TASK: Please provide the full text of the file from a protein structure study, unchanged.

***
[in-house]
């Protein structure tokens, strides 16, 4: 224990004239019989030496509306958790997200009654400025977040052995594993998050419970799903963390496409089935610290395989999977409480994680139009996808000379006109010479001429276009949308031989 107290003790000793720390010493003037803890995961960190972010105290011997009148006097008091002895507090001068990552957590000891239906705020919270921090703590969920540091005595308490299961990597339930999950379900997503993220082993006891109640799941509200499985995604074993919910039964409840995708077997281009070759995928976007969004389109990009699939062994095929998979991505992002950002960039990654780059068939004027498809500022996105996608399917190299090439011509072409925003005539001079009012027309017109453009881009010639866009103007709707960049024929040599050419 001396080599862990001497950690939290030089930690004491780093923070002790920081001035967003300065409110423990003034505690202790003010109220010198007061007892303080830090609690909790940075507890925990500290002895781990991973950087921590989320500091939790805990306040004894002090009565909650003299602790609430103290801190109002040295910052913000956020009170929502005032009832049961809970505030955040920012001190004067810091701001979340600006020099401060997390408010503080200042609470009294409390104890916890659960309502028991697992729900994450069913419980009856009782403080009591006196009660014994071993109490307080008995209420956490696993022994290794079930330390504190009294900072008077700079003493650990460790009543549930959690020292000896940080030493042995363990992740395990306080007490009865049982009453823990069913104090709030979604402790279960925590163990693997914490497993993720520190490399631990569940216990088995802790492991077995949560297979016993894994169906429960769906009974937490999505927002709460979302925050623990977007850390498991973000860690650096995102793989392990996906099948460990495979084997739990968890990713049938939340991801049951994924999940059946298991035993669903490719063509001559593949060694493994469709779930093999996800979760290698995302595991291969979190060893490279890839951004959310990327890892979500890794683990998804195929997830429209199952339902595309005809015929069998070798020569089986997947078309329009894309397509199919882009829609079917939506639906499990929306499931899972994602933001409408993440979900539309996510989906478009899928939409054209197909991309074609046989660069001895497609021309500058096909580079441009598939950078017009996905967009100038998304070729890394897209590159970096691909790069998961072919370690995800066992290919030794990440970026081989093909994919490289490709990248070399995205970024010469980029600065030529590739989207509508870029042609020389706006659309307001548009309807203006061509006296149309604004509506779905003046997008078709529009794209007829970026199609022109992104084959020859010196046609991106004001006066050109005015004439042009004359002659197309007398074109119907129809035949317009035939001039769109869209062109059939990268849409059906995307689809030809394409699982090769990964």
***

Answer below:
[in-house]
């Protein structure tokens, strides 16, 4: 224990004239019989030496509306958790997200009654400025977040052995594993998050419970799903963390496409089935610290395989999977409480994680139009996808000379006109010479001429276009949308031989 107290003790000793720390010493003037803890995961960190972010105290011997009148006097008091002895507090001068990552957590000891239906705020919270921090703590969920540091005595308490299961990597339930999950379900997503993220082993006891109640799941509200499985995604074993919910039964409840995708077997281009070759995928976007969004389109990009699939062994095929998979991505992002950002960039990654780059068939004027498809500022996105996608399917190299090439011509072409925003005539001079009012027309017109453009881009010639866009103007709707960049024929040599050419 001396080599862990001497950690939290030089930690004491780093923070002790920081001035967003300065409110423990003034505690202790003010109220010198007061007892303080830090609690909790940075507890925990500290002895781990991973950087921590989320500091939790805990306040004894002090009565909650003299602790609430103290801190109002040295910052913000956020009170929502005032009832049961809970505030955040920012001190004067810091701001979340600006020099401060997390408010503080200042609470009294409390104890916890659960309502028991697992729900994450069913419980009856009782403080009591006196009660014994071993109490307080008995209420956490696993022994290794079930330390504190009294900072008077700079003493650990460790009543549930959690020292000896940080030493042995363990992740395990306080007490009865049982009453823990069913104090709030979604402790279960925590163990693997914490497993993720520190490399631990569940216990088995802790492991077995949560297979016993894994169906429960769906009974937490999505927002709460979302925050623990977007850390498991973000860690650096995102793989392990996906099948460990495979084997739990968890990713049938939340991801049951994924999940059946298991035993669903490719063509001559593949060694493994469709779930093999996800979760290698995302595991291969979190060893490279890839951004959310990327890892979500890794683990998804195929997830429209199952339902595309005809015929069998070798020569089986997947078309329009894309397509199919882009829609079917939506639906499990929306499931899972994602933001409408993440979900539309996510989906478009899928939409054209197909991309074609046989660069001895497609021309500058096909580079441009598939950078017009996905967009100038998304070729890394897209590159970096691909790069998961072919370690995800066992290919030794990440970026081989093909994919490289490709990248070399995205970024010469980029600065030529590739989207509508870029042609020389706006659309307001548009309807203006061509006296149309604004509506779905003046997008078709529009794209007829970026199609022109992104084959020859010196046609991106004001006066050109005015004439042009004359002659197309007398074109119907129809035949317009035939001039769109869209062109059939990268849409059906995307689809030809394409699982090769990964």